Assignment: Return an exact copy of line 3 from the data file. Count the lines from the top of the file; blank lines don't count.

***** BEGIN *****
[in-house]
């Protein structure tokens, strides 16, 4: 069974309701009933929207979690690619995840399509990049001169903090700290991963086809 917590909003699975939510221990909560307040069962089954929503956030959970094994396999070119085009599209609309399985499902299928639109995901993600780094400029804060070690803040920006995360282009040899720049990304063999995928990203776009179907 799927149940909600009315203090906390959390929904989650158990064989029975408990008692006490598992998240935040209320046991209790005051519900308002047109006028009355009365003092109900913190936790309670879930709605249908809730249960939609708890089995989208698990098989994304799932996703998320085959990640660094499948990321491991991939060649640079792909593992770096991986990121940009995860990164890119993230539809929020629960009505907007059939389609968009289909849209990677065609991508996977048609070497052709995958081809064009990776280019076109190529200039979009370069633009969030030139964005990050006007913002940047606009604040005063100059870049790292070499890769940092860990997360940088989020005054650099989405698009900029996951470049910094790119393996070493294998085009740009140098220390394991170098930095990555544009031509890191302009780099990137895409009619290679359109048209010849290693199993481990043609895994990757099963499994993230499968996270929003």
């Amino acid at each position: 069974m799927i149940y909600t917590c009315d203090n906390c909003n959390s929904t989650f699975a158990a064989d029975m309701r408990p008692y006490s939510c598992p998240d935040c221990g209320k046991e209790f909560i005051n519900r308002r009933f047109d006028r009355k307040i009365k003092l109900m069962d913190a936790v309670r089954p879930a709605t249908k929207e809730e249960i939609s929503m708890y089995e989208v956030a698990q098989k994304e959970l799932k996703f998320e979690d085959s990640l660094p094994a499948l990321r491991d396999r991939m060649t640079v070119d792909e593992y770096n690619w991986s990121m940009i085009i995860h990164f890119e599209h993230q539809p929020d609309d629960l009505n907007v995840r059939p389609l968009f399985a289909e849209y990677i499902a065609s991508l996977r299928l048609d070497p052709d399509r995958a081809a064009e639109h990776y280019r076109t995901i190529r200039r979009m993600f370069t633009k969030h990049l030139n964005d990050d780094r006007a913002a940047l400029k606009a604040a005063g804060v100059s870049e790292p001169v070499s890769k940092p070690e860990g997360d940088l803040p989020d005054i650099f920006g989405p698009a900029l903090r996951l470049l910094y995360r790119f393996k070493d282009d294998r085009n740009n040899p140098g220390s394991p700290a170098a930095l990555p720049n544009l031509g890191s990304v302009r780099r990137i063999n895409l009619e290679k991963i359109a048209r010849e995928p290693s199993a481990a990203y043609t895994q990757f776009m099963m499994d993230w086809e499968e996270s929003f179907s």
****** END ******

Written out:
């Amino acid at each position: 069974m799927i149940y909600t917590c009315d203090n906390c909003n959390s929904t989650f699975a158990a064989d029975m309701r408990p008692y006490s939510c598992p998240d935040c221990g209320k046991e209790f909560i005051n519900r308002r009933f047109d006028r009355k307040i009365k003092l109900m069962d913190a936790v309670r089954p879930a709605t249908k929207e809730e249960i939609s929503m708890y089995e989208v956030a698990q098989k994304e959970l799932k996703f998320e979690d085959s990640l660094p094994a499948l990321r491991d396999r991939m060649t640079v070119d792909e593992y770096n690619w991986s990121m940009i085009i995860h990164f890119e599209h993230q539809p929020d609309d629960l009505n907007v995840r059939p389609l968009f399985a289909e849209y990677i499902a065609s991508l996977r299928l048609d070497p052709d399509r995958a081809a064009e639109h990776y280019r076109t995901i190529r200039r979009m993600f370069t633009k969030h990049l030139n964005d990050d780094r006007a913002a940047l400029k606009a604040a005063g804060v100059s870049e790292p001169v070499s890769k940092p070690e860990g997360d940088l803040p989020d005054i650099f920006g989405p698009a900029l903090r996951l470049l910094y995360r790119f393996k070493d282009d294998r085009n740009n040899p140098g220390s394991p700290a170098a930095l990555p720049n544009l031509g890191s990304v302009r780099r990137i063999n895409l009619e290679k991963i359109a048209r010849e995928p290693s199993a481990a990203y043609t895994q990757f776009m099963m499994d993230w086809e499968e996270s929003f179907s």